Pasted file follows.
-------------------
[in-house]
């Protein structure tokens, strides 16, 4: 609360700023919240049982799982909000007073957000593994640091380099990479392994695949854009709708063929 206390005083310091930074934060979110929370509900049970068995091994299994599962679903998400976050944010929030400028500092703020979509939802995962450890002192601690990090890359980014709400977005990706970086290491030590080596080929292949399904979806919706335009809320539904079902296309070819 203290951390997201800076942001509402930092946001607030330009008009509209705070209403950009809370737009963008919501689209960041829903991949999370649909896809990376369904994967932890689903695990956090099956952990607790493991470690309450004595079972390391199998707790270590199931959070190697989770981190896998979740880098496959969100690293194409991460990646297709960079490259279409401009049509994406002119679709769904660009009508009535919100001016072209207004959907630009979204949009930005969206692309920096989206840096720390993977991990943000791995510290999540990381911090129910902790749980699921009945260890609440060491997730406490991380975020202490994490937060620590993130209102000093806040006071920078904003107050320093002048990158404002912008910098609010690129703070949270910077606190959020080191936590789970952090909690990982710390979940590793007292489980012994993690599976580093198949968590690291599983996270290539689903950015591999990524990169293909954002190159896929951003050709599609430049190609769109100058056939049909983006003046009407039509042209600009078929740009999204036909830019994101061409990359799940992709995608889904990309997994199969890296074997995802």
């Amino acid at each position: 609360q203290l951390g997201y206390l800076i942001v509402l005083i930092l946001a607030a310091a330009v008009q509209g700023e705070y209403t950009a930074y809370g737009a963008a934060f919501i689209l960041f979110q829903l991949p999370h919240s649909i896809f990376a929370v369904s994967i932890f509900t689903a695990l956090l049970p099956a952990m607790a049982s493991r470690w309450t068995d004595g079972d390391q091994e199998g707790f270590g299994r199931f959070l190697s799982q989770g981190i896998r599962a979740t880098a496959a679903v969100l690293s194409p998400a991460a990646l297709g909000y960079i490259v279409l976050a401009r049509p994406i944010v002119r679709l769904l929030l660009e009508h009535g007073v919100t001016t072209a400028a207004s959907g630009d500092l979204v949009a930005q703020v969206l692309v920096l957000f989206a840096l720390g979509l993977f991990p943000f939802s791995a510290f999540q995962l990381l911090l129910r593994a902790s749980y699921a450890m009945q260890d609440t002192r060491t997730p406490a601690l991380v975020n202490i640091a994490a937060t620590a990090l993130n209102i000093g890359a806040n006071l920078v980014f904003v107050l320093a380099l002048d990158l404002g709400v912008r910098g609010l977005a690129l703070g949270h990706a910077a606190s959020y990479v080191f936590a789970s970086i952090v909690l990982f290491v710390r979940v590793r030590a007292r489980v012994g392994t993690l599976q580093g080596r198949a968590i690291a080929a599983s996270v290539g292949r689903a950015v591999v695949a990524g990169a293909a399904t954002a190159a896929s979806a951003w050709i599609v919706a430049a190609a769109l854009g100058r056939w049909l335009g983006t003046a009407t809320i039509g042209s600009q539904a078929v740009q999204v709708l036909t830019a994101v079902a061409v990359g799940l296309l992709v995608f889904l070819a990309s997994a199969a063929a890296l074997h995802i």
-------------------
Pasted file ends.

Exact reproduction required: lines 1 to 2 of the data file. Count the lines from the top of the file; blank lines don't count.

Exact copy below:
[in-house]
């Protein structure tokens, strides 16, 4: 609360700023919240049982799982909000007073957000593994640091380099990479392994695949854009709708063929 206390005083310091930074934060979110929370509900049970068995091994299994599962679903998400976050944010929030400028500092703020979509939802995962450890002192601690990090890359980014709400977005990706970086290491030590080596080929292949399904979806919706335009809320539904079902296309070819 203290951390997201800076942001509402930092946001607030330009008009509209705070209403950009809370737009963008919501689209960041829903991949999370649909896809990376369904994967932890689903695990956090099956952990607790493991470690309450004595079972390391199998707790270590199931959070190697989770981190896998979740880098496959969100690293194409991460990646297709960079490259279409401009049509994406002119679709769904660009009508009535919100001016072209207004959907630009979204949009930005969206692309920096989206840096720390993977991990943000791995510290999540990381911090129910902790749980699921009945260890609440060491997730406490991380975020202490994490937060620590993130209102000093806040006071920078904003107050320093002048990158404002912008910098609010690129703070949270910077606190959020080191936590789970952090909690990982710390979940590793007292489980012994993690599976580093198949968590690291599983996270290539689903950015591999990524990169293909954002190159896929951003050709599609430049190609769109100058056939049909983006003046009407039509042209600009078929740009999204036909830019994101061409990359799940992709995608889904990309997994199969890296074997995802």